On the stats front, if you are assigning your own experience, be sure to occasionally put points in the two combat stats you don’t use often (such as Moxie if you are a Cow Puncher or Muscle if you are a Bean Slinger). Those stats lower the damage you take from their corresponding attacks, but they also are needed as a fallback. Why? Because there are a handful of items, dialog options, and perks that will drastically reduce your Muscle, Mysticality, or Moxie without warning, so you may find yourself doing far less damage than you used to without a backup attack in place.

Don’t discount the effect of Grit, Gumption, and Glamour, either. While they seem not as useful immediately, they change how many levels of anger can affect you at one time — or how many food/beverage items you can consume.

Since the bonuses from those items stay in place until you sleep (which you don’t actually ever have to do), you can essentially get huge stat increases for free by getting angry or drinking lots of whiskey if your Grit and Gumption are high enough. The Snake Oiler class in particular is useful here, as you can eventually brew your own potions giving big boosts to Moxie and maximum HP.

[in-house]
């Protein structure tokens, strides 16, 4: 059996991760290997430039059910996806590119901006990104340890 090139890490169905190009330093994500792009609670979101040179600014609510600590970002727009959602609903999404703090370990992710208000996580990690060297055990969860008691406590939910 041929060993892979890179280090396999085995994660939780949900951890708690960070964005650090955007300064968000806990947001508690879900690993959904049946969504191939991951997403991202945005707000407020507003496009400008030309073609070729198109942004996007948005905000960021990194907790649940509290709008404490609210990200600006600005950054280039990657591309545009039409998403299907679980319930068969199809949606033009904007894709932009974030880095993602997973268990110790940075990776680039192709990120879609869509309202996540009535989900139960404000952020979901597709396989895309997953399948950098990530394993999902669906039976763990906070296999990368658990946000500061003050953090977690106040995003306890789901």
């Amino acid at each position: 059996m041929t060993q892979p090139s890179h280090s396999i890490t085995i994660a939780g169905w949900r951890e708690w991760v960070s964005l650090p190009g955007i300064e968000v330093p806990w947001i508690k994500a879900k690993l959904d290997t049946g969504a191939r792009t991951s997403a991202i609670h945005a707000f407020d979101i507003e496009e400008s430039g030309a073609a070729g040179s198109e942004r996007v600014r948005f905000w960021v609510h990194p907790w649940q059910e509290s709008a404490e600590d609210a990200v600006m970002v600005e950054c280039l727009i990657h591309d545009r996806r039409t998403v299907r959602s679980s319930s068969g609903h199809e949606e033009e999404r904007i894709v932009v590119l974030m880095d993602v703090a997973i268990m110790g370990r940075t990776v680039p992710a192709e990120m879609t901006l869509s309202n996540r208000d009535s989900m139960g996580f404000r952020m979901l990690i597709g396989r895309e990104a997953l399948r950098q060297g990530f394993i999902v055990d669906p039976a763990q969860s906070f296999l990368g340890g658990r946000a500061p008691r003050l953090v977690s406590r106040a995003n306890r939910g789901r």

Anger gives a flat bonus to all stats

Picking Your Pardner 

You should think of your prologue Pardner as an extension of your character, one who can shore up your weak points. Which option you pick will have a big effect on some of West of Loathing‘s fights.

Here’s a list: 

  • Doc Alice: She can heal you and has an area attack that hits all enemies for small damage, but as she levels, this goes up to devastating levels. She only levels when fighting skeletons, and will leave you if you read all the Nex Mex books and take over the role of Necromancer late in the game.
  • Gary the Goblin: He has a single melee attack but can summon another creature to take damage. He only levels by buying or finding Shroom-Gro. Gary is a “secret” pardner that is gained by taking the quest to kill him, then learning goblin in Doc Alice’s house before attacking him.